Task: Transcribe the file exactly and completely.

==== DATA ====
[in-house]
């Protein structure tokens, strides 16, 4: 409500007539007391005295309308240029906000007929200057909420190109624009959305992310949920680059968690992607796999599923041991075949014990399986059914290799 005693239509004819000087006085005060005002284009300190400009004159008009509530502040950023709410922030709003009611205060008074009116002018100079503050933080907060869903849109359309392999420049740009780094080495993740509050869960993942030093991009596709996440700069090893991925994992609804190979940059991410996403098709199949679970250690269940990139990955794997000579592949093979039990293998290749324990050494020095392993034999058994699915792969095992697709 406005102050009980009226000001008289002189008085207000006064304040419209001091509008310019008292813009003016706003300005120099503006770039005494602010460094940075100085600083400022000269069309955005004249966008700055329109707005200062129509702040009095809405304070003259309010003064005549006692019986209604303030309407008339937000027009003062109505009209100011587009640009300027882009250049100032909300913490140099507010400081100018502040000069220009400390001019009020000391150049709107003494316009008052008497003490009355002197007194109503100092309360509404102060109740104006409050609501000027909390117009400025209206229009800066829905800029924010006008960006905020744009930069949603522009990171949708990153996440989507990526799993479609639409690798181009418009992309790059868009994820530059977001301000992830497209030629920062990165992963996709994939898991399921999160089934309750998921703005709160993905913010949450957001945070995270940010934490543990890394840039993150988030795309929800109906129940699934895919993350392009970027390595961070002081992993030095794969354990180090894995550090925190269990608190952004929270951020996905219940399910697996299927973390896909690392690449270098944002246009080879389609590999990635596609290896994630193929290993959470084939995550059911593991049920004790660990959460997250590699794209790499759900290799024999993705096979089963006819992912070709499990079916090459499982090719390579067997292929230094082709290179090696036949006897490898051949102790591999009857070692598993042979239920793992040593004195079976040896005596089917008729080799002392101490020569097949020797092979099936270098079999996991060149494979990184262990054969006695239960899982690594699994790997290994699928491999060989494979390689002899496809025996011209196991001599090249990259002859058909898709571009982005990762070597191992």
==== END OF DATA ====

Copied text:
[in-house]
């Protein structure tokens, strides 16, 4: 409500007539007391005295309308240029906000007929200057909420190109624009959305992310949920680059968690992607796999599923041991075949014990399986059914290799 005693239509004819000087006085005060005002284009300190400009004159008009509530502040950023709410922030709003009611205060008074009116002018100079503050933080907060869903849109359309392999420049740009780094080495993740509050869960993942030093991009596709996440700069090893991925994992609804190979940059991410996403098709199949679970250690269940990139990955794997000579592949093979039990293998290749324990050494020095392993034999058994699915792969095992697709 406005102050009980009226000001008289002189008085207000006064304040419209001091509008310019008292813009003016706003300005120099503006770039005494602010460094940075100085600083400022000269069309955005004249966008700055329109707005200062129509702040009095809405304070003259309010003064005549006692019986209604303030309407008339937000027009003062109505009209100011587009640009300027882009250049100032909300913490140099507010400081100018502040000069220009400390001019009020000391150049709107003494316009008052008497003490009355002197007194109503100092309360509404102060109740104006409050609501000027909390117009400025209206229009800066829905800029924010006008960006905020744009930069949603522009990171949708990153996440989507990526799993479609639409690798181009418009992309790059868009994820530059977001301000992830497209030629920062990165992963996709994939898991399921999160089934309750998921703005709160993905913010949450957001945070995270940010934490543990890394840039993150988030795309929800109906129940699934895919993350392009970027390595961070002081992993030095794969354990180090894995550090925190269990608190952004929270951020996905219940399910697996299927973390896909690392690449270098944002246009080879389609590999990635596609290896994630193929290993959470084939995550059911593991049920004790660990959460997250590699794209790499759900290799024999993705096979089963006819992912070709499990079916090459499982090719390579067997292929230094082709290179090696036949006897490898051949102790591999009857070692598993042979239920793992040593004195079976040896005596089917008729080799002392101490020569097949020797092979099936270098079999996991060149494979990184262990054969006695239960899982690594699994790997290994699928491999060989494979390689002899496809025996011209196991001599090249990259002859058909898709571009982005990762070597191992």